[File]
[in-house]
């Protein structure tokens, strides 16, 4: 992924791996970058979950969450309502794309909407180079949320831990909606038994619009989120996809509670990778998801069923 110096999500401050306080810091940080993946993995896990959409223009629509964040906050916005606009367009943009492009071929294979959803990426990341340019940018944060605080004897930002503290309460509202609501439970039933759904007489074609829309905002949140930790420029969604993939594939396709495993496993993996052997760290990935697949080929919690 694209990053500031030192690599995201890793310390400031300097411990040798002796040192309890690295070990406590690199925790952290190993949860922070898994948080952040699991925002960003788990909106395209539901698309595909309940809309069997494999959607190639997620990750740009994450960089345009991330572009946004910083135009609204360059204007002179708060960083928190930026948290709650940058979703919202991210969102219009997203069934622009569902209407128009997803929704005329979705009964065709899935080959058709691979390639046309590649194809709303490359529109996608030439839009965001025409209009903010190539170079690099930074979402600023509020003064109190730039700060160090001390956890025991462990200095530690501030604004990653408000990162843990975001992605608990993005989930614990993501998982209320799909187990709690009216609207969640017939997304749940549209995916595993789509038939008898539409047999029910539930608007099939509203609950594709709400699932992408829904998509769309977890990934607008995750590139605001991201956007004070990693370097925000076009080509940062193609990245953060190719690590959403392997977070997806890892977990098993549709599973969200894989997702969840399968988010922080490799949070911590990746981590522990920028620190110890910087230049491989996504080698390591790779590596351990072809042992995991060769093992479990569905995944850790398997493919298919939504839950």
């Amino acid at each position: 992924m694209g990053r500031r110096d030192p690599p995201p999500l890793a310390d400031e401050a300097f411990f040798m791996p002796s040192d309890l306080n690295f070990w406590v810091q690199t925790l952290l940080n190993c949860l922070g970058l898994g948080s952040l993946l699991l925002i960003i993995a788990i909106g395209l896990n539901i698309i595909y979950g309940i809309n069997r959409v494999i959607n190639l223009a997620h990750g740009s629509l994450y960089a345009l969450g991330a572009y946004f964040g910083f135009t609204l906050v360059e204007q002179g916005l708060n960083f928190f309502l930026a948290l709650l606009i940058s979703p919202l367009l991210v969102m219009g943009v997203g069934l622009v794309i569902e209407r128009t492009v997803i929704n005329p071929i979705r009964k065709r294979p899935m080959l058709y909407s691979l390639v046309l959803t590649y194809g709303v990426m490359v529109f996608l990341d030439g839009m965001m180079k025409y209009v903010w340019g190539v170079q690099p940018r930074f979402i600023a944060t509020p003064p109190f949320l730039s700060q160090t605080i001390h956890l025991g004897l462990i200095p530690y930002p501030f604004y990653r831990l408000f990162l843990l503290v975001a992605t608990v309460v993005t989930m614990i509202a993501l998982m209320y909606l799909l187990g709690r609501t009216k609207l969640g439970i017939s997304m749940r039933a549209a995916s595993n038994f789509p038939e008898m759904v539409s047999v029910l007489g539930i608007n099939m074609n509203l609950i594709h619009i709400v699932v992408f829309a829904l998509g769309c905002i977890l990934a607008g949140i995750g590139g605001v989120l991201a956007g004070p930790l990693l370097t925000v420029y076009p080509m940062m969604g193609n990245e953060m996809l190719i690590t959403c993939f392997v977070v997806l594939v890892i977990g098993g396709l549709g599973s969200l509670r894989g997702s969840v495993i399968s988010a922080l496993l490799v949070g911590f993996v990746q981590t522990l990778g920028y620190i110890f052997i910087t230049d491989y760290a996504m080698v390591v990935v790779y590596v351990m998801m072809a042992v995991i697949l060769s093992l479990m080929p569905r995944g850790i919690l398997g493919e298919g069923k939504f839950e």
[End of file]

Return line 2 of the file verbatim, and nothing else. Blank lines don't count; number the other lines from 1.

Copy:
């Protein structure tokens, strides 16, 4: 992924791996970058979950969450309502794309909407180079949320831990909606038994619009989120996809509670990778998801069923 110096999500401050306080810091940080993946993995896990959409223009629509964040906050916005606009367009943009492009071929294979959803990426990341340019940018944060605080004897930002503290309460509202609501439970039933759904007489074609829309905002949140930790420029969604993939594939396709495993496993993996052997760290990935697949080929919690 694209990053500031030192690599995201890793310390400031300097411990040798002796040192309890690295070990406590690199925790952290190993949860922070898994948080952040699991925002960003788990909106395209539901698309595909309940809309069997494999959607190639997620990750740009994450960089345009991330572009946004910083135009609204360059204007002179708060960083928190930026948290709650940058979703919202991210969102219009997203069934622009569902209407128009997803929704005329979705009964065709899935080959058709691979390639046309590649194809709303490359529109996608030439839009965001025409209009903010190539170079690099930074979402600023509020003064109190730039700060160090001390956890025991462990200095530690501030604004990653408000990162843990975001992605608990993005989930614990993501998982209320799909187990709690009216609207969640017939997304749940549209995916595993789509038939008898539409047999029910539930608007099939509203609950594709709400699932992408829904998509769309977890990934607008995750590139605001991201956007004070990693370097925000076009080509940062193609990245953060190719690590959403392997977070997806890892977990098993549709599973969200894989997702969840399968988010922080490799949070911590990746981590522990920028620190110890910087230049491989996504080698390591790779590596351990072809042992995991060769093992479990569905995944850790398997493919298919939504839950």